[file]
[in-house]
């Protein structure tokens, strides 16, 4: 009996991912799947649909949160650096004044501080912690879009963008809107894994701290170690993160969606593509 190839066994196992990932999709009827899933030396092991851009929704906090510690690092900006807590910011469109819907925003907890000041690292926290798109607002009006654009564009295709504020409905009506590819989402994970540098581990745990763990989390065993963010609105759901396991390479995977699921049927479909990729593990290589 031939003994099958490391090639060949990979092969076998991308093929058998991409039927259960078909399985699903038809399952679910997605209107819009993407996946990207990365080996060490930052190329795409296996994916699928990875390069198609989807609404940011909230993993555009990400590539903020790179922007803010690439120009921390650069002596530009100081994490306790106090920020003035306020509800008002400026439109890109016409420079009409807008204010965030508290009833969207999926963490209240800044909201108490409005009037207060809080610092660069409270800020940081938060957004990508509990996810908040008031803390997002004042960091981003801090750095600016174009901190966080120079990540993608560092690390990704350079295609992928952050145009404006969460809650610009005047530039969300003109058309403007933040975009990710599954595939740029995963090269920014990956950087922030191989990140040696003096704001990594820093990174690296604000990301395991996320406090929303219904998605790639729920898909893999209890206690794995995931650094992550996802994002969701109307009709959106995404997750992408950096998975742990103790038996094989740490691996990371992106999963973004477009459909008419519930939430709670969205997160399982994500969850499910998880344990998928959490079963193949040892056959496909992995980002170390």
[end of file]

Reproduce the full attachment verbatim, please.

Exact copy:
[in-house]
């Protein structure tokens, strides 16, 4: 009996991912799947649909949160650096004044501080912690879009963008809107894994701290170690993160969606593509 190839066994196992990932999709009827899933030396092991851009929704906090510690690092900006807590910011469109819907925003907890000041690292926290798109607002009006654009564009295709504020409905009506590819989402994970540098581990745990763990989390065993963010609105759901396991390479995977699921049927479909990729593990290589 031939003994099958490391090639060949990979092969076998991308093929058998991409039927259960078909399985699903038809399952679910997605209107819009993407996946990207990365080996060490930052190329795409296996994916699928990875390069198609989807609404940011909230993993555009990400590539903020790179922007803010690439120009921390650069002596530009100081994490306790106090920020003035306020509800008002400026439109890109016409420079009409807008204010965030508290009833969207999926963490209240800044909201108490409005009037207060809080610092660069409270800020940081938060957004990508509990996810908040008031803390997002004042960091981003801090750095600016174009901190966080120079990540993608560092690390990704350079295609992928952050145009404006969460809650610009005047530039969300003109058309403007933040975009990710599954595939740029995963090269920014990956950087922030191989990140040696003096704001990594820093990174690296604000990301395991996320406090929303219904998605790639729920898909893999209890206690794995995931650094992550996802994002969701109307009709959106995404997750992408950096998975742990103790038996094989740490691996990371992106999963973004477009459909008419519930939430709670969205997160399982994500969850499910998880344990998928959490079963193949040892056959496909992995980002170390």